Fully Booked
Cosmic rays' detection: astrophysics at your fingertips

The Project

The participants will have the opportunity to build a muon detector using plastic scintillators and silicon photomultipliers. The students will go through the basics of particle detection and will have the chance to understand what the role of each component in the detector is. They will figure out how we can catch the particles we want to observe and reject those we want to avoid. They will learn about light detection, properties of materials, and readout electronics working hand by hand with IFAE researchers.

Only when we understand how the detector work in detail we can then go out and ask nature about the behavior of cosmic rays. Only then we can think of other applications. Building and understanding detectors are crucial to making experiments with them. And to trigger your imagination.

The detector we are going to build is meant to be portable so that it can be taken outside and see what it can tell us about everyday life. The students will also design and perform experiments to understand the behavior of muons and cosmic rays in the atmosphere.

Come and build your own muon detector and learn how particles interact with matter, how they are created and destroyed in the atmosphere, what is a particle shower, and how particle detectors work. Be an experimental physicist: design your setup, answer your questions, ask new ones.

Matching profiles

Students interested in particle physics or astrophysics. Students willing to spend time in the lab doing experimental work with a clear goal but not a unique path to achieve it. It would be nice to have a working group with a wide range of skills & interests: some with computing skills, some with experimental & electronic interests, some more inclined to theory. Knowing how to work in a group is a must.

Learning objectives
  • Understand the process of building a detector;
  • Understand the uses and knowledge behind the cosmic rays;
  • Discover the mysteries that an astrophysicist is trying to solve about cosmic rays;
  • Determine the principles of particle detection and their use to detect them.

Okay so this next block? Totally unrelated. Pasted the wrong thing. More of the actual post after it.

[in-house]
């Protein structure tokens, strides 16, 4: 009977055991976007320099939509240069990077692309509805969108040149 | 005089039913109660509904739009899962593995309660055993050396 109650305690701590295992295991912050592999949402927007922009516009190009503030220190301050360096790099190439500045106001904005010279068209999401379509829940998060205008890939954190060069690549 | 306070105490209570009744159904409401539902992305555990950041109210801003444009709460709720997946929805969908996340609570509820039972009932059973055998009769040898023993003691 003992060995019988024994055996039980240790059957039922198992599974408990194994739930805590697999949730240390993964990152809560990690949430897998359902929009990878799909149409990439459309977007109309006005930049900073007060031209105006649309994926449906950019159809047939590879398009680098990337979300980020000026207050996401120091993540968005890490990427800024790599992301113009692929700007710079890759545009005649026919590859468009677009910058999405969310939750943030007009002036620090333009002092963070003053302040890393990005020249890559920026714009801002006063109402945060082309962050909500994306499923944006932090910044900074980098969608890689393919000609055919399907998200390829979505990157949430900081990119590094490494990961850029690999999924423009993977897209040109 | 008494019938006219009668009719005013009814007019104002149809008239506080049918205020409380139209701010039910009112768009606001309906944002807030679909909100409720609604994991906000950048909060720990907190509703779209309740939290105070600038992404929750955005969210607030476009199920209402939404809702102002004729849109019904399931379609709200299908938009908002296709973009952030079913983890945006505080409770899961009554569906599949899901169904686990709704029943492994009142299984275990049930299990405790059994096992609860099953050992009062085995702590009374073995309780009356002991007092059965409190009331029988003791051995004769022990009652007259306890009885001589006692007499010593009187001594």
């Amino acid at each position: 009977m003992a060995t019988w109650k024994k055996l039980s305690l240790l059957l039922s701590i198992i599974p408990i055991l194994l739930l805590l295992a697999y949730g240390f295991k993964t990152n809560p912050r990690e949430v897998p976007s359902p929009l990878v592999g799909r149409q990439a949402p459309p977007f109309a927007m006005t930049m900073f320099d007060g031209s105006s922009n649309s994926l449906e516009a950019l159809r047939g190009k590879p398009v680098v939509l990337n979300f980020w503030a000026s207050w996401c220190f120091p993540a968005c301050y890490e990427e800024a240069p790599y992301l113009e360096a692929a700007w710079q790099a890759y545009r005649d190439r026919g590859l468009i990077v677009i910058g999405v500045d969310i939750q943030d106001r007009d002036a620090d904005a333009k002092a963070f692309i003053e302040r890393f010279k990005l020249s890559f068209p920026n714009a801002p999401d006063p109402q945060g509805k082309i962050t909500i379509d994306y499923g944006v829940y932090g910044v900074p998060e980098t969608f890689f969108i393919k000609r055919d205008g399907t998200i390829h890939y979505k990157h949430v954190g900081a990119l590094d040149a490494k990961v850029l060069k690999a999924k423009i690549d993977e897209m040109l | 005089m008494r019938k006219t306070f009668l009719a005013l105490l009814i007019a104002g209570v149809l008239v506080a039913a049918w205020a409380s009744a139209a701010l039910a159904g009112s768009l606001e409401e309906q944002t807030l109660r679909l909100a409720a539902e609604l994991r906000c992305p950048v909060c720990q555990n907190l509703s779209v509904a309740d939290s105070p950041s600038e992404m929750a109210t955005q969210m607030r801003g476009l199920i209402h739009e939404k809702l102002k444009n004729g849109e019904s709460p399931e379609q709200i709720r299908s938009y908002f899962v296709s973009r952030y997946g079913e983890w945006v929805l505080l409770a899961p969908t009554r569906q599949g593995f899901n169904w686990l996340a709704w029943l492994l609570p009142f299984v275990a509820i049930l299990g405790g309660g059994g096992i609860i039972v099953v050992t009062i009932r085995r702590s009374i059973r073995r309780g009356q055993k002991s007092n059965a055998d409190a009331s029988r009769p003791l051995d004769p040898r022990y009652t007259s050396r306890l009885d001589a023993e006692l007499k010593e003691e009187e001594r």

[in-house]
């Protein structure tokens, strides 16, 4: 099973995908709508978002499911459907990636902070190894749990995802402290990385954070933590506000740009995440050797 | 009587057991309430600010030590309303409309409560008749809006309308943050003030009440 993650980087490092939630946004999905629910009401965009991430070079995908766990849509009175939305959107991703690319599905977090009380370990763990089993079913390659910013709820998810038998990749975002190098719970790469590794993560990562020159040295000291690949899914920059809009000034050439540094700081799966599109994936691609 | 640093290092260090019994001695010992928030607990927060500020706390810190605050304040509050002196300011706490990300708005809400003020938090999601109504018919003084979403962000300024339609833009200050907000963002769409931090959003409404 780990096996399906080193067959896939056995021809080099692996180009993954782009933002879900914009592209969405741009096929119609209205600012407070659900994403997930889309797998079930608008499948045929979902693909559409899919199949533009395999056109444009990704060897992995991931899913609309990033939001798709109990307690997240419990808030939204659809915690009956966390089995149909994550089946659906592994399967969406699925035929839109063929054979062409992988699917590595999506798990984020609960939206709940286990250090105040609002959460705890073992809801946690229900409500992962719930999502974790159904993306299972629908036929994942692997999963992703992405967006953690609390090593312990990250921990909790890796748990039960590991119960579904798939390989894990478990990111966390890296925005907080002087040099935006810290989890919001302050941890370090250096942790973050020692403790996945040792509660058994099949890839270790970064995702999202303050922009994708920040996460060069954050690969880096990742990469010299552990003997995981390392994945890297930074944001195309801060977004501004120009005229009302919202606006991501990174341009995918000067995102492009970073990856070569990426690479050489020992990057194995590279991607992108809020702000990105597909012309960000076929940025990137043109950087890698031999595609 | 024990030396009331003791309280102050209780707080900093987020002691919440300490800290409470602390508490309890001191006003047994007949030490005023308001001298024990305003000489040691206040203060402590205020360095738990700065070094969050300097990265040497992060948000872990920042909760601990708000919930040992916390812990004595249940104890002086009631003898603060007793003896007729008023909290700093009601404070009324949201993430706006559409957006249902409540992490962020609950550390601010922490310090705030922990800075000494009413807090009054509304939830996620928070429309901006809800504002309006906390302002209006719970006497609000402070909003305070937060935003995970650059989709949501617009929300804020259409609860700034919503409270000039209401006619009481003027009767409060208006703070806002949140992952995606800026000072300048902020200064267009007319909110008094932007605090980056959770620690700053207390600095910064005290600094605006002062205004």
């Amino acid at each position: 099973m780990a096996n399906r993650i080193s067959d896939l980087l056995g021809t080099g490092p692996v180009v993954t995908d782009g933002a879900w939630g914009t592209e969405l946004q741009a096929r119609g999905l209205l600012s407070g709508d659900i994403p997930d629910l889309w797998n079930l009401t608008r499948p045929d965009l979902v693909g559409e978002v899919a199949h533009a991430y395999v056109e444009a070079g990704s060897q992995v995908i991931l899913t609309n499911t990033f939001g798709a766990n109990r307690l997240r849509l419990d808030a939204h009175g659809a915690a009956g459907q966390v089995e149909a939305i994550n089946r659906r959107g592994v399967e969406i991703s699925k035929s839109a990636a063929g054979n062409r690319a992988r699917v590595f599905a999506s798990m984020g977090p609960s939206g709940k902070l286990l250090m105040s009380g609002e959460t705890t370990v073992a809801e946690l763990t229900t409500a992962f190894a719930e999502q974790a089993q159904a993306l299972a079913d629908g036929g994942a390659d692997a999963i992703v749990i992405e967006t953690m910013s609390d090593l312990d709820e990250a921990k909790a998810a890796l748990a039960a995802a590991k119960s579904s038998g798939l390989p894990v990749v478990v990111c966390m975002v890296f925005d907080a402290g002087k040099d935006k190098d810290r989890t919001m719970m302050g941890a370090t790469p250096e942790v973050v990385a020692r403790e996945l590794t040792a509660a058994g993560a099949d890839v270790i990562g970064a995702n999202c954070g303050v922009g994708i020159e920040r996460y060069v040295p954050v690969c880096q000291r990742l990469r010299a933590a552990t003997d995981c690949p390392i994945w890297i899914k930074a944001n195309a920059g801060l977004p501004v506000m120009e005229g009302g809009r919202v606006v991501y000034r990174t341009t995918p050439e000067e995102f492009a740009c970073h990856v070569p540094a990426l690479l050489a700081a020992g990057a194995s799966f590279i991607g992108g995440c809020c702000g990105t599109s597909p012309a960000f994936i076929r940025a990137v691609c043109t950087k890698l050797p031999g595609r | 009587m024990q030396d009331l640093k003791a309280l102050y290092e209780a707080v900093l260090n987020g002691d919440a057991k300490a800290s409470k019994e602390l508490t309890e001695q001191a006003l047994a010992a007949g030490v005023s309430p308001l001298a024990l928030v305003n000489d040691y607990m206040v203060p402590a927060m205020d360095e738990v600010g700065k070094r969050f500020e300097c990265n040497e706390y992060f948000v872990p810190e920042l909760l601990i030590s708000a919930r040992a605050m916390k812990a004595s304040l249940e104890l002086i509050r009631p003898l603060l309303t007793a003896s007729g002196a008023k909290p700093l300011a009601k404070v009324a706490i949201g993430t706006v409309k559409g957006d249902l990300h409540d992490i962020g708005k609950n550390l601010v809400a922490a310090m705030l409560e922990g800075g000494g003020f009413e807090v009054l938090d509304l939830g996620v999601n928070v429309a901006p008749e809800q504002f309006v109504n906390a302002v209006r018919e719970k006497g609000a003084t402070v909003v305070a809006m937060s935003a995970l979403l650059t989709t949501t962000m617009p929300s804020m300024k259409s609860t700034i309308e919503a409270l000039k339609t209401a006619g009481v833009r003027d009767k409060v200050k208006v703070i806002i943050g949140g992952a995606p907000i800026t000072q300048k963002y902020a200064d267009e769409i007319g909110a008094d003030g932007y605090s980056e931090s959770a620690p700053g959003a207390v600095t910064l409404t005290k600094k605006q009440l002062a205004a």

Required materials

A laptop would help but it is not required.

Coordinators of the project
Óscar Blanch

Óscar Blanch

  • Researcher in the Gamma Rays group at IFAE.
  • Spokesperson of the  MAGIC collaboration.
  • On charge for the construction of the cameras for the largest telescopes of Cherenkov Telescope Array (CTA), the coming new observatory for very-high-energy gamma rays.
  • Extensive experience bringing high energy astrophysics to the general public and to make available to young people his knowledge in technology and physics in informative talks.

Manuel Artero

  • BSc in Interdisciplinary Sciences at ETH Zürich (Focus in Chemistry & Biophysics)
  • MSc in Interdisciplinary Sciences at ETH Zürich (Focus in Astrophysics & High Energy Physics)
  • PhD Candidate in the Gamma-Ray Group at IFAE (Autonomous University of Barcelona) 
  • Pursuing a thesis project within the broader framework of multi-messenger astronomy.
  • Amongst my favourite activities are to go for a hike in nature and extensive cooking sessions.

Daniel Kerszberg

  • License in Physics at University Pierre et Marie Curie (UPMC) in Paris in 2012
  • Master in "Science in Fundamental Physics and Applications" at University Pierre et Marie Curie (UPMC) in Paris in 2014
  • PhD in "High Energy Physics" at University Pierre et Marie Curie (UPMC) in Paris in 2017
  • Post-doctorate at Instituto de Fisica de Altas Energias (IFAE) in Barcelona since 2018, working with gamma-ray telescopes on the search for dark matter and Lorentz invariance violation
The center

The Institute of High Energy Physics (IFAE) has two main divisions, experimental and theory, which develop frontier research in Fundamental Physics, and a third division developing Applied Physics.